Here’s Exactly How The Red Room Works In ‘The Haunting of Hill House’

Warning: This post contains spoilers, read at your own discretion. 

If you’re into horror movies and TV shows that leave you with one hand over your eyes and your partner’s hands over their ears–you’ve probably gotten into Netflix’s new series The Haunting of Hill House. The show, based on a best-selling novel, is about one of “the most haunted houses in the world.” But, if you’ve seen the show, you probably already knew that.

You also know that the Red Room is particularly important to the show’s plot. From the very first episode, viewers see the room is both secretive and shady–as Nellie tries to get into it by using multiple keys. But, as the show goes on, viewers also see that the Red Room lures every family member in (except for the father, Hugh) and has a terrifying outcome. For the entire season, the Red Room is like a ghost, creeping up on each and every family member and luring them in by playing on their psyche. At the end of the season, the showrunners finally reveal in the finale that the Red Room is really just one room that lives differently in everyone’s mind.

But, how does that even work? Well, Carla Gugino stopped by the BuzzFeed offices to discuss everything related to The Haunting of Hill House. Specifically, people were curious about the Red Room, as it plays such a big role in the show.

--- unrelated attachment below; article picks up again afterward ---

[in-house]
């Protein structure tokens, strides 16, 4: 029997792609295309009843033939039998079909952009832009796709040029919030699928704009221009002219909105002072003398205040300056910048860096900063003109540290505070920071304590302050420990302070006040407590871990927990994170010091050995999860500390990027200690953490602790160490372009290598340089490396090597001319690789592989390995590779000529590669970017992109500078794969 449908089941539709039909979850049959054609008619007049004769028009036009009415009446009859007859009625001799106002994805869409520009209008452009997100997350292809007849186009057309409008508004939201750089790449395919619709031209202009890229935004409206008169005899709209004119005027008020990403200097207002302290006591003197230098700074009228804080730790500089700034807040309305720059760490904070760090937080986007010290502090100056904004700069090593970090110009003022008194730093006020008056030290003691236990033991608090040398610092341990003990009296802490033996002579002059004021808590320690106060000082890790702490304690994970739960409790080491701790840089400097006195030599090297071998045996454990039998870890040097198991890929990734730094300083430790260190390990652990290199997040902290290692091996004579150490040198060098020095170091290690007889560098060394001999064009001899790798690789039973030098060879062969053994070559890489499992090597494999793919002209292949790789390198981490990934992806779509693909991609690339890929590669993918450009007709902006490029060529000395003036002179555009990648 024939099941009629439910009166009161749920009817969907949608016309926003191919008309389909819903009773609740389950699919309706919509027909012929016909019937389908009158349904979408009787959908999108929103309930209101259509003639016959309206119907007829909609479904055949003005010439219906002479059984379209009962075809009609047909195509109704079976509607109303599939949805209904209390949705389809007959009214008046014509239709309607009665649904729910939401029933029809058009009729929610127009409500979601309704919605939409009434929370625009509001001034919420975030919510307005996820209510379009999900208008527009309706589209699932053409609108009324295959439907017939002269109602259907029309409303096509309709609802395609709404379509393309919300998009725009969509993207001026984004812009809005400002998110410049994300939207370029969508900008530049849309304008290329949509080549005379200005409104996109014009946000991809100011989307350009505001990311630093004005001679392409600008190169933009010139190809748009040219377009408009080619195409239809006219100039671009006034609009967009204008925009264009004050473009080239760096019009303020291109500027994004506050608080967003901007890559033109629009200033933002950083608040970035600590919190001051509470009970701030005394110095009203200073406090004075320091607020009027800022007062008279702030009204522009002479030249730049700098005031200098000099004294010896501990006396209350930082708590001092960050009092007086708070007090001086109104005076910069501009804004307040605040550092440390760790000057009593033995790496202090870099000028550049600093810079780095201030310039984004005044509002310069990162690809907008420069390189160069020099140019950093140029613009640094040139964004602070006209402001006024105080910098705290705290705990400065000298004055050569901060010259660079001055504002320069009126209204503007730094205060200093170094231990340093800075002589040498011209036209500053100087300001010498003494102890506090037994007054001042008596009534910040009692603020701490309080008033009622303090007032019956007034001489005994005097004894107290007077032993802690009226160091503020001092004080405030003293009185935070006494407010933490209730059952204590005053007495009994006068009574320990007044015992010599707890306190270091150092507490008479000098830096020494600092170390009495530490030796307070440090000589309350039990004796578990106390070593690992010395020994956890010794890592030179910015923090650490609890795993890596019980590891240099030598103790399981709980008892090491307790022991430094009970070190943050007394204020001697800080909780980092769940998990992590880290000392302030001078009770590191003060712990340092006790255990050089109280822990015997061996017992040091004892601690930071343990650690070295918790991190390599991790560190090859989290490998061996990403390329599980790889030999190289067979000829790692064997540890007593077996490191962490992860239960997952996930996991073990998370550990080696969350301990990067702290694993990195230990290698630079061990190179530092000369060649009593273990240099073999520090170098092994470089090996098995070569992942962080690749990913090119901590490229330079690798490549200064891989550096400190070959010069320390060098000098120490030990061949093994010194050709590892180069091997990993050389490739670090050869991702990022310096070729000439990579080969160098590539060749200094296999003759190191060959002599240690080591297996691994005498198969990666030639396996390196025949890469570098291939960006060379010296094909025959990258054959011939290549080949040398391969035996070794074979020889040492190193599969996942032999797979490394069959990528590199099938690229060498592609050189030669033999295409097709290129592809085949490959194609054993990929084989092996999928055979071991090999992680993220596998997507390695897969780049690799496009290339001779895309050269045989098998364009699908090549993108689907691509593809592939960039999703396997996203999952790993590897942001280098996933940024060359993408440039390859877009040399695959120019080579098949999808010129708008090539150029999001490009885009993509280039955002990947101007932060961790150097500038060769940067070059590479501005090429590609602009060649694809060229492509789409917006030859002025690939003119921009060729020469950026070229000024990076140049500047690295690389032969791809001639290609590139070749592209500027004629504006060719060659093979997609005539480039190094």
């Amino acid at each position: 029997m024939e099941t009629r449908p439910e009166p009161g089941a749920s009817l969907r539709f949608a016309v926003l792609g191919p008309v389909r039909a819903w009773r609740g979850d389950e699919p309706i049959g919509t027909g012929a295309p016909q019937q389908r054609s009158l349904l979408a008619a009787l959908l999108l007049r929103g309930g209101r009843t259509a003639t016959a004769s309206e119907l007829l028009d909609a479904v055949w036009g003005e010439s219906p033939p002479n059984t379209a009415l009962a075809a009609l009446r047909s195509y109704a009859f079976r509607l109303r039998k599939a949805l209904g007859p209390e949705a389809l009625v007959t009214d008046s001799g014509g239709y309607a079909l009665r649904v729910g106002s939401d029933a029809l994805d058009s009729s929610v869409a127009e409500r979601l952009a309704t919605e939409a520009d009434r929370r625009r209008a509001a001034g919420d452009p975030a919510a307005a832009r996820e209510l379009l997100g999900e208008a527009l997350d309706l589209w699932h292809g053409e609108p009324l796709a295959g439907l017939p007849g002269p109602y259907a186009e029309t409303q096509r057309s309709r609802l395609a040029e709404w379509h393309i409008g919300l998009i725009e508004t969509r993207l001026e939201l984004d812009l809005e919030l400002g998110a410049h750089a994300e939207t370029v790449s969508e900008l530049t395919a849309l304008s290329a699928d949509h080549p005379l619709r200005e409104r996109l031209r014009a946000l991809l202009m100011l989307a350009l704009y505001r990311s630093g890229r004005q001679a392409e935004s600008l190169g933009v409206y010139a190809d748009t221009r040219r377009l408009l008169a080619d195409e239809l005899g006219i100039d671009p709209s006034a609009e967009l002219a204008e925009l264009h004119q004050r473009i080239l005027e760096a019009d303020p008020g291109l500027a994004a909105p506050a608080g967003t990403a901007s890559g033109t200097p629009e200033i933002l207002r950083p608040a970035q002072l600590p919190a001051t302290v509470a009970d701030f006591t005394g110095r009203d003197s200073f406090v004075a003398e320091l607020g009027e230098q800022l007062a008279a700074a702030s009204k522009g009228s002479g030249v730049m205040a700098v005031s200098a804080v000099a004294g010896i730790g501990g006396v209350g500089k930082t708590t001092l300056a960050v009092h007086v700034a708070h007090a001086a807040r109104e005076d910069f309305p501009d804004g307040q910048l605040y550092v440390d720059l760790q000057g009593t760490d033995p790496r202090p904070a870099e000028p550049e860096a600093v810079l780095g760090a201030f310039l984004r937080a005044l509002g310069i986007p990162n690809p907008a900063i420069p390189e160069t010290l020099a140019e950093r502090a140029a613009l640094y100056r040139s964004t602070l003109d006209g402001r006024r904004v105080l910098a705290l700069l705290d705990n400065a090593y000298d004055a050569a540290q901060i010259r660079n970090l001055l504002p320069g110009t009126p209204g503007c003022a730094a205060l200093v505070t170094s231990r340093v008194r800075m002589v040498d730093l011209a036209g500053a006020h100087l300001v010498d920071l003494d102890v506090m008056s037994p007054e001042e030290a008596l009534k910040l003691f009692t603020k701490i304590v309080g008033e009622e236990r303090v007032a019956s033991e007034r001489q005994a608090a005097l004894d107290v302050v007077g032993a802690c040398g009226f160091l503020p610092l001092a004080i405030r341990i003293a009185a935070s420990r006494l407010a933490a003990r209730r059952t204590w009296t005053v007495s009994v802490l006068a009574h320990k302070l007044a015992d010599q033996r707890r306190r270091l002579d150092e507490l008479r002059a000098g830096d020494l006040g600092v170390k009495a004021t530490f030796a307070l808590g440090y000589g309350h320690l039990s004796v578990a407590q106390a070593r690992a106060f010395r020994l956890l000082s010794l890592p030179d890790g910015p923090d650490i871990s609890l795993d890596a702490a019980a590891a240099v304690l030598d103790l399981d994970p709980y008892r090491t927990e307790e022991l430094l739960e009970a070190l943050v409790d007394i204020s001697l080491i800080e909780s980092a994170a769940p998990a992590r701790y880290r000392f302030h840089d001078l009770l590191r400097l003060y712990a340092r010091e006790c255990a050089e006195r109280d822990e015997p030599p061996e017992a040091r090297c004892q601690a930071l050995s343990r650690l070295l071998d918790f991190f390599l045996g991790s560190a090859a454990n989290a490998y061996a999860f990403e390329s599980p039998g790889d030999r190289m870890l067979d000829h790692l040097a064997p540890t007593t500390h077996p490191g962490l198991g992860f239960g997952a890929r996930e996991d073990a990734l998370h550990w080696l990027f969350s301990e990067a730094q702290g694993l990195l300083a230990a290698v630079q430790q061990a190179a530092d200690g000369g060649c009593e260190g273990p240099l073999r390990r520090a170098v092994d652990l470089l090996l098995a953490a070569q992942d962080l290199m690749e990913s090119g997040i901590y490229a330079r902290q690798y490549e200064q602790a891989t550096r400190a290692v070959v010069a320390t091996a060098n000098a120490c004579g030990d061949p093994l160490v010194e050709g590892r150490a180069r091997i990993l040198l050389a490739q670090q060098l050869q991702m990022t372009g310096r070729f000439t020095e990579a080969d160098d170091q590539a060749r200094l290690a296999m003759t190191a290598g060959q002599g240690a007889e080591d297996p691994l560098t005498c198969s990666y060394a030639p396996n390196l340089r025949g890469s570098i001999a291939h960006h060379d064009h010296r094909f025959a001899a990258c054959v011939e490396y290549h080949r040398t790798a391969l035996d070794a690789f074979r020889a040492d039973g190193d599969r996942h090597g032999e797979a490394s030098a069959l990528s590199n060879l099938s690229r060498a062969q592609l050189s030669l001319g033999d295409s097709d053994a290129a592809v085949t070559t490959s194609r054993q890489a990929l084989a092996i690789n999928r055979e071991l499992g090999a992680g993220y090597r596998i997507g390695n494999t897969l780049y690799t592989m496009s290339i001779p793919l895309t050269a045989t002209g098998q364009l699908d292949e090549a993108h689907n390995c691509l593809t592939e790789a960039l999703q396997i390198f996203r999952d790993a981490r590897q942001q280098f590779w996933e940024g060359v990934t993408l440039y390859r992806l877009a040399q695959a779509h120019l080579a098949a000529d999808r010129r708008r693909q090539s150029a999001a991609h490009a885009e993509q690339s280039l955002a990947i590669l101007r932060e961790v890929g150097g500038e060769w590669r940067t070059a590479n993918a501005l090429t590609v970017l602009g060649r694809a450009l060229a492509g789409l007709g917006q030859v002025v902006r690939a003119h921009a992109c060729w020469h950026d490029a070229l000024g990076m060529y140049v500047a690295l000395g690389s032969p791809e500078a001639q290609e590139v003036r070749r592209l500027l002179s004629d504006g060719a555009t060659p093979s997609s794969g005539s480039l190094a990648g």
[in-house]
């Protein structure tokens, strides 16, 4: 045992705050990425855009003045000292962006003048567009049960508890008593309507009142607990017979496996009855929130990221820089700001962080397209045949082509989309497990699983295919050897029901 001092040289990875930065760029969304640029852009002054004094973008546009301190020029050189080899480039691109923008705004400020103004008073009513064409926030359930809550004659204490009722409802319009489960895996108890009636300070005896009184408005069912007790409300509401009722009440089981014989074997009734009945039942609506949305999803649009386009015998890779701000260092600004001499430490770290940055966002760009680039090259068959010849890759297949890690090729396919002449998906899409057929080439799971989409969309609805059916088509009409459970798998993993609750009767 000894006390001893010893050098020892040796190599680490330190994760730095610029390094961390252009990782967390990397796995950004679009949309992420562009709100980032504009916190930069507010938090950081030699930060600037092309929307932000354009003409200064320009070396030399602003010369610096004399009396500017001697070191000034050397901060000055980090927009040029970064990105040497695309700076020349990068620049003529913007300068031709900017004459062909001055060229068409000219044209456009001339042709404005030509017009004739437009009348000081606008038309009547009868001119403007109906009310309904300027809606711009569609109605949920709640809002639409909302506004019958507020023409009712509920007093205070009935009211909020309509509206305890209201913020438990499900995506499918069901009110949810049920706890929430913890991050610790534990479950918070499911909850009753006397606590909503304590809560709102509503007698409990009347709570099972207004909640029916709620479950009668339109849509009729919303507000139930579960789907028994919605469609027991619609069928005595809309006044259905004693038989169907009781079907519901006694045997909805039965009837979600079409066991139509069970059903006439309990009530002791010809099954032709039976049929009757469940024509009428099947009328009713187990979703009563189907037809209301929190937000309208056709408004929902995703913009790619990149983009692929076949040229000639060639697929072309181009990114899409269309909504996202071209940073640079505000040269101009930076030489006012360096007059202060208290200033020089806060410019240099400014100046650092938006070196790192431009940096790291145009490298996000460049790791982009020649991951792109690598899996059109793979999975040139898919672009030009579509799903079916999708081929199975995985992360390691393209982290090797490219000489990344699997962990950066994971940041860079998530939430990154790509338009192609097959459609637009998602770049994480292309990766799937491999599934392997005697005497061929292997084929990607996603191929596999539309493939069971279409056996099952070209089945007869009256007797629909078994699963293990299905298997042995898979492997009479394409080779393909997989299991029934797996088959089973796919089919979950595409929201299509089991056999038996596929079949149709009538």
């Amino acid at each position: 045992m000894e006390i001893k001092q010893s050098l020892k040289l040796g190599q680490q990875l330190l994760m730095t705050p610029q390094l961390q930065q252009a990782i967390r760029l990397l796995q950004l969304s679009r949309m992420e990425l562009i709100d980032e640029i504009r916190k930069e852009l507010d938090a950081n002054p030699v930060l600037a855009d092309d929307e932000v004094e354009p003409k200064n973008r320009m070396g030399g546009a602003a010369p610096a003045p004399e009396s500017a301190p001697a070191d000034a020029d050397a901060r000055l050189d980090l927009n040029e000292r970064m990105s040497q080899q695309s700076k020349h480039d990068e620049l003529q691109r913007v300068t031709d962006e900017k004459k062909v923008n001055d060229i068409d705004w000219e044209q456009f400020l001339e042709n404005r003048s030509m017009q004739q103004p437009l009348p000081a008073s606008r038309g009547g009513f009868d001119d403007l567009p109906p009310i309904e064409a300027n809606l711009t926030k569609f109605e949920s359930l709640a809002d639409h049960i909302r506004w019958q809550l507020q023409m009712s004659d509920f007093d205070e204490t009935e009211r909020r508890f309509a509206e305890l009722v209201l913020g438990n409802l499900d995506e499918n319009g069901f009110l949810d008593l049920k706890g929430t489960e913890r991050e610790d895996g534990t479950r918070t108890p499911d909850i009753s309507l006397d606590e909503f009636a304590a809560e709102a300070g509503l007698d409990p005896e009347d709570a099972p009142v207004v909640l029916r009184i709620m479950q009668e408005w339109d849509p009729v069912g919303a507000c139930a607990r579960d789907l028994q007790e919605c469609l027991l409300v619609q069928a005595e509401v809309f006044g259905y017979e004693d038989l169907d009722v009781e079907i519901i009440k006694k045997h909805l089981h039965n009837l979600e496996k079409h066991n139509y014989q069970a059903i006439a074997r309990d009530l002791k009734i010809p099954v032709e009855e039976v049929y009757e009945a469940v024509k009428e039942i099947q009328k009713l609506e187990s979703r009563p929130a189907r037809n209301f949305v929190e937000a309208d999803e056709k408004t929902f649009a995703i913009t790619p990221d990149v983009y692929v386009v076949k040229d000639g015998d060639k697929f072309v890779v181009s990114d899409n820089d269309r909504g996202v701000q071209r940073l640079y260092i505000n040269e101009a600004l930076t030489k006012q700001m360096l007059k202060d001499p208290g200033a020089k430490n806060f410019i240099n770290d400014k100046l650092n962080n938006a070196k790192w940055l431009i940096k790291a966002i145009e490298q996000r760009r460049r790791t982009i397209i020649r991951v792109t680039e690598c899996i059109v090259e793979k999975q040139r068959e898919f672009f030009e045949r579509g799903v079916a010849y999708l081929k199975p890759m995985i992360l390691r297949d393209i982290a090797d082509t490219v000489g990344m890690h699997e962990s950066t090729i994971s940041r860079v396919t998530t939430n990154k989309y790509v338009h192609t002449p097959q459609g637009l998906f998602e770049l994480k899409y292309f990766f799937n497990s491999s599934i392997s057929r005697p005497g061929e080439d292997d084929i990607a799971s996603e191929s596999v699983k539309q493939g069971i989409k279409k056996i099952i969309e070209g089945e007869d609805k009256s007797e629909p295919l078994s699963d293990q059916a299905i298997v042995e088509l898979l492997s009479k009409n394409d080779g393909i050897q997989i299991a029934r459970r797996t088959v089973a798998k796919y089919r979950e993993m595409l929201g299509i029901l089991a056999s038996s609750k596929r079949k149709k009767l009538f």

Gugino revealed that the Red Room happens to not be an actual room, but exists in the same location in Hill House. However, it manifests whenever someone needs it–based on which character needs it at a specific time. The room exists in each person’s psyche. Essentially, the family can only get into the Red Room through their psyche. Each person has a different understanding of what the Red Room is because each character needs something else.

Steve wanted a game room, Shirley wanted a place to take care of her kittens, Thero wanted a dance studio, Nell wanted a place to hide from the Bent-Neck Lady, Luke wanted a treehouse, and Olivia wanted a quiet space. The Red Room acted like this “place” for each character based on what they wanted most.


How did you not realize this from the very beginning–that the Red Room was the same room just different for each person? Show creator Mike Flanagan told TheWrap:

It was a tightrope. We constantly refined the set dressing, so that hopefully people wouldn’t realize they were looking at the same set, but we needed one element to be constant so that once the reveal occurred, a second viewing would feel like it was always obvious. We chose that distinct vertical window. We also made sure to shoot the room from the same angle in all of the episodes leading up to it, so that even the camera framing was familiar. We really just hoped that Hill House was so sprawling, people would assume there were just a lot of rooms they hadn’t seen. What’s odd if they look a little similar?”

Boom, mind blown.